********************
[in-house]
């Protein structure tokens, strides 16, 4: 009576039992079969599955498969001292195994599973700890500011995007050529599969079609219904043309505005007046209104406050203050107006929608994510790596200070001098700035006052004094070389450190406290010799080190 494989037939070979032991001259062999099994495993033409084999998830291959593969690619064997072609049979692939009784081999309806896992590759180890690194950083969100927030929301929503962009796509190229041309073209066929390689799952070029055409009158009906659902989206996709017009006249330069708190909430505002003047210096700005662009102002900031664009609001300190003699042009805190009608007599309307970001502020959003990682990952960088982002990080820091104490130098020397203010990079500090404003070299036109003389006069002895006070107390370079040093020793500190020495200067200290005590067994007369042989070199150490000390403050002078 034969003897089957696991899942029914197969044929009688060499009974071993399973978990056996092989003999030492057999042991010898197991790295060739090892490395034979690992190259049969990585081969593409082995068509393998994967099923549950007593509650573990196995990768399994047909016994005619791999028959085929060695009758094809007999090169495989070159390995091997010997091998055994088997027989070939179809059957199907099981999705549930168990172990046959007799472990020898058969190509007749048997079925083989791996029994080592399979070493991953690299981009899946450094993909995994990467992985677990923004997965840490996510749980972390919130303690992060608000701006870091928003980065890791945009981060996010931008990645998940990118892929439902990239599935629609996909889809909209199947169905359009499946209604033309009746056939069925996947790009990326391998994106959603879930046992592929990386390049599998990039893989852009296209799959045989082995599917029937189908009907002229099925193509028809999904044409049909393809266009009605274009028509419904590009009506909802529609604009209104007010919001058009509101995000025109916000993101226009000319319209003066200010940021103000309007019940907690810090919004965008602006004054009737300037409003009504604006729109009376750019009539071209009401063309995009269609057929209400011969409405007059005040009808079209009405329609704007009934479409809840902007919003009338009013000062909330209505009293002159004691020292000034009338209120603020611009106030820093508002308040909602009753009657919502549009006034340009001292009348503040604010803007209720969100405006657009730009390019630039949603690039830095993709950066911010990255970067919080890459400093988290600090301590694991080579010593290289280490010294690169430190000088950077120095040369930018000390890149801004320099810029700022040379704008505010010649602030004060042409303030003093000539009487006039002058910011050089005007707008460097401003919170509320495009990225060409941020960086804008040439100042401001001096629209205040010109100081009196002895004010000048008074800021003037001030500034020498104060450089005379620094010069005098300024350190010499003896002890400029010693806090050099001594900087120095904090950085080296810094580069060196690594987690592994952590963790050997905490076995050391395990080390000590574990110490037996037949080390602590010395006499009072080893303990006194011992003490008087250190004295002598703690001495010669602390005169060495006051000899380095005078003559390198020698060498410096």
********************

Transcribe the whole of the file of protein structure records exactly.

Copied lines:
[in-house]
């Protein structure tokens, strides 16, 4: 009576039992079969599955498969001292195994599973700890500011995007050529599969079609219904043309505005007046209104406050203050107006929608994510790596200070001098700035006052004094070389450190406290010799080190 494989037939070979032991001259062999099994495993033409084999998830291959593969690619064997072609049979692939009784081999309806896992590759180890690194950083969100927030929301929503962009796509190229041309073209066929390689799952070029055409009158009906659902989206996709017009006249330069708190909430505002003047210096700005662009102002900031664009609001300190003699042009805190009608007599309307970001502020959003990682990952960088982002990080820091104490130098020397203010990079500090404003070299036109003389006069002895006070107390370079040093020793500190020495200067200290005590067994007369042989070199150490000390403050002078 034969003897089957696991899942029914197969044929009688060499009974071993399973978990056996092989003999030492057999042991010898197991790295060739090892490395034979690992190259049969990585081969593409082995068509393998994967099923549950007593509650573990196995990768399994047909016994005619791999028959085929060695009758094809007999090169495989070159390995091997010997091998055994088997027989070939179809059957199907099981999705549930168990172990046959007799472990020898058969190509007749048997079925083989791996029994080592399979070493991953690299981009899946450094993909995994990467992985677990923004997965840490996510749980972390919130303690992060608000701006870091928003980065890791945009981060996010931008990645998940990118892929439902990239599935629609996909889809909209199947169905359009499946209604033309009746056939069925996947790009990326391998994106959603879930046992592929990386390049599998990039893989852009296209799959045989082995599917029937189908009907002229099925193509028809999904044409049909393809266009009605274009028509419904590009009506909802529609604009209104007010919001058009509101995000025109916000993101226009000319319209003066200010940021103000309007019940907690810090919004965008602006004054009737300037409003009504604006729109009376750019009539071209009401063309995009269609057929209400011969409405007059005040009808079209009405329609704007009934479409809840902007919003009338009013000062909330209505009293002159004691020292000034009338209120603020611009106030820093508002308040909602009753009657919502549009006034340009001292009348503040604010803007209720969100405006657009730009390019630039949603690039830095993709950066911010990255970067919080890459400093988290600090301590694991080579010593290289280490010294690169430190000088950077120095040369930018000390890149801004320099810029700022040379704008505010010649602030004060042409303030003093000539009487006039002058910011050089005007707008460097401003919170509320495009990225060409941020960086804008040439100042401001001096629209205040010109100081009196002895004010000048008074800021003037001030500034020498104060450089005379620094010069005098300024350190010499003896002890400029010693806090050099001594900087120095904090950085080296810094580069060196690594987690592994952590963790050997905490076995050391395990080390000590574990110490037996037949080390602590010395006499009072080893303990006194011992003490008087250190004295002598703690001495010669602390005169060495006051000899380095005078003559390198020698060498410096």